Teaching Online Courses - Basic Principles of Asynchronous Learning
S C H O O L O F I N F O R M AT I O N S C I E N C E A N D L E A R N I N G
T E C H N O L O G I E S ( S I S LT ) @ C O L L E G E O F E D U C AT I O N
Teaching Online Courses:
Basic Principles for
Dr. Isa Jahnke &
Dr. Jane Howland
• Learning Technologies Master’s program fully online since 2003
• Dr. Jane Howland, Teaching Professor, Program Director,
20+ years of Online Teaching
• Dr. Isa Jahnke, Associate Professor,
20 years of hybrid/blended learning, 5 years of Online Teaching
Target Audience & Goals
for this webinar
• Educators, faculty/instructors in higher education and
teachers in K-12 schools
• Learning goals:
Basic principles for Asynchronous Online Learning
increases positive student learning outcomes and student
Why active learning?
What is active learning?
Freeman et al. (2014)
Hodges, L.C. (2018)
Activity-based model of instruction
Students don’t learn because the instructor does some
activity but students learn through their own activity
Passive Active, student centeredActive, teacher centered
Lecture Video recorded
Students produce learning
What course design
student centered learning?
Active and student centered
Lower order thinki
ng skills, e.g., recall
Higher order thinking skills
e.g., analyzing, creating
From passive learning (inner circle=1)
active student-centered practices (outer circle=5)
Constructive alignment of the five elements!
Use tools and
Develop assessment as
Develop a plan for
how to fostering
Jahnke et al. 2017
How to do active student centered learning online?
• Syllabus with learning goals / outcomes
• Each module with learning objectives
• Assessments with rubrics
• Design for a community of learners / build relationships
1. Make key adaptations to your existing syllabus for
2. Clarify the overall learning goals (e.g., After the course,
students are able to understand/ analyze/ create/ …
3. Detail how you will communicate with your students
(e.g., via Canvas message, email, or announcements).
– Let students know how soon to expect a reply (within 24-48
hours is reasonable). Tell students how quickly they can
expect feedback on their work (within 7-10 days is
4. Include a paragraph describing the active learning
approach. For example, “Students do not learn because
of the instructor’s activities but because of their own
activities and reflection.”
5. Make sure to support (scaffold) student activities
through the design of assignments. See Scaffolds-for-
Activity-based model of
After course completion,
students are able to do …
Syllabus - elements
• Structure your course into units or modules.
Typically, a module is 1-2 weeks.
• Each Module: Include one or two learning objectives
– that relate to the overall goal
– add the description of student activities.
• Start each module with an overview
– what students can expect to do in this unit/module
– add readings as PDF files or link to them in MU
CREATE MODULES AND ASSIGNMENTS
• Assignments can include discussion boards where
students are asked to apply something from the
readings or lab work.
– Clearly define discussion expectations regarding
length, content, responses to others, and quality of
– Let students know that you want them to ask
questions or discuss viewpoints where they do not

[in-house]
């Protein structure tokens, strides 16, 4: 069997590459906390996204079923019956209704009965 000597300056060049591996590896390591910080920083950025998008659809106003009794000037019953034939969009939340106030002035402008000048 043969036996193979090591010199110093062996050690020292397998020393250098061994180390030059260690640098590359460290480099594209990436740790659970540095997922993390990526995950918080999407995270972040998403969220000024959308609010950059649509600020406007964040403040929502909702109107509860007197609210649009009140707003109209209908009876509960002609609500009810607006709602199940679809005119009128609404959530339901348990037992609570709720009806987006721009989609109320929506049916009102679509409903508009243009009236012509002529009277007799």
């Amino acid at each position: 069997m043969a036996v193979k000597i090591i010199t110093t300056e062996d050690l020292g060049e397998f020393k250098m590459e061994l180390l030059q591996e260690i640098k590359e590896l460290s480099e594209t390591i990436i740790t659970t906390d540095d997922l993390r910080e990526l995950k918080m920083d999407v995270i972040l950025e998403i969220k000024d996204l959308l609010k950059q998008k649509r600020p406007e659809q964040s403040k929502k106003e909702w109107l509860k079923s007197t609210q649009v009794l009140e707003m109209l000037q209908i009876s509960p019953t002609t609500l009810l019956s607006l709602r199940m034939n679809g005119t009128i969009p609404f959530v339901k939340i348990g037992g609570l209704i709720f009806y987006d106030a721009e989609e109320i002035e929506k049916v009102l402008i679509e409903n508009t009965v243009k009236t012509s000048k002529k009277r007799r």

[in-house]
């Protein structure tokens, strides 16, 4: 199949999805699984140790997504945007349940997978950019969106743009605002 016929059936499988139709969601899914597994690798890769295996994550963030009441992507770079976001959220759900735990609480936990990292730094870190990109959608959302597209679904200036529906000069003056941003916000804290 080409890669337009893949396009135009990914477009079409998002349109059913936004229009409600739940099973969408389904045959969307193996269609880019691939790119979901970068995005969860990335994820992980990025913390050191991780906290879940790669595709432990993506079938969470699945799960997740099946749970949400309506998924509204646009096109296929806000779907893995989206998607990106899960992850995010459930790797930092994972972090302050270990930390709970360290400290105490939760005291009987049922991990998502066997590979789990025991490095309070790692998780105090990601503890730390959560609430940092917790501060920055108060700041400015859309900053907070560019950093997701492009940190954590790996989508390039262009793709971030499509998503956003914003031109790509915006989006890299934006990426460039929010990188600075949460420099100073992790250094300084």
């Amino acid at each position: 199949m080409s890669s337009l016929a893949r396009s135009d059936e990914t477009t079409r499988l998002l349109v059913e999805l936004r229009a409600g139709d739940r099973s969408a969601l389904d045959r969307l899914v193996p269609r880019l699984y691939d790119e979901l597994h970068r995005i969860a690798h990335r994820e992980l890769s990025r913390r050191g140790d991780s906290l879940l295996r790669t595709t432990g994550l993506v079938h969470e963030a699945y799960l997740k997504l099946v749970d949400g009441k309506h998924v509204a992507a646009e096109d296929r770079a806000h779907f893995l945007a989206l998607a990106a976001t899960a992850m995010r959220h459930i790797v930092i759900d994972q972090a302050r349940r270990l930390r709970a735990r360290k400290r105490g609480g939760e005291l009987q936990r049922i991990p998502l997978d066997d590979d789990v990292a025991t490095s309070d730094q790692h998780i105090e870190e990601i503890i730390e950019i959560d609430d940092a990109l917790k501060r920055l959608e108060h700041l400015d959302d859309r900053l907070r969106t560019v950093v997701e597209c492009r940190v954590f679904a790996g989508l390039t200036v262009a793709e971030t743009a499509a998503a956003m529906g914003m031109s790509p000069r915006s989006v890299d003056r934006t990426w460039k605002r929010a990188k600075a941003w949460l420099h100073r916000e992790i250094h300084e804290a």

agree with each other by adding evidence or
• Other assignments might include:
– Group work in which student teams create or apply
knowledge from previous modules.
– Individual projects.
CREATE MODULES AND ASSIGNMENTS
ASSESSMENT WITH RUBRICS
ALIGN learning objectives, student activities (through
assignment design) and assessment.
– Begin with learning objectives.
– Determine what evidence students will provide to demonstrate
they have achieved those outcomes.
– Design a scoring guide or rubric for each assignment to help
your students know what’s expected and what you will consider
as you grade their work. (site).
– You may choose to allow students to improve their work and be
re-graded within a specific time. Depending on the
assignment’s scope, students might be given 3-4 days to re-
– Finally, create activities that will support students in that
• Engage students! Create a Social Presence!
– Students feel the instructor is ‘there’ through an online social presence.
• Add short video messages in some modules.
• Post Announcements at least weekly
• For an interactive video experience, use VoiceThread (available in Mizzou Canvas).
– Upload slides and record audio or video on each one.
– Students can comment on slides after listening to the instructor.
– Include questions in your Voicethread or ask students to discuss content in the context
of relevant literature, personal experiences, etc.
– Use for student groups to present their work. Teams can comment on other teams’
VoiceThreads – a kind of peer review. Then teams might use the comments to revise
and improve their original work.
BUILD A PLAN TO FOSTER SOCIAL RELATIONSHIPS
Mod-1a) My Word discussion
Mod-1b) VoiceThread introduction
Virtual Schools and the importance of Social Presence in Online
Effective Strategies for supporting Collaborative Learning and online
Engage the learner
Management and leadership
Teams create a class wiki
Students teach a lesson in
In the end, your students need to know
that you are ‘there’ and available for
them, supporting and helping them in
their learning trajectories.
The building of relationships and
learning communities are crucial for
both in-person and online learning.
In online learning, however, it can be
easier to forget this part. Thus, don’t
forget to humanize the online space!
Thank you and
contact us if you
need more … !
Dr. Isa Jahnke
Dr. Jane Howland
MU SISLT Online Educator
Team contract templates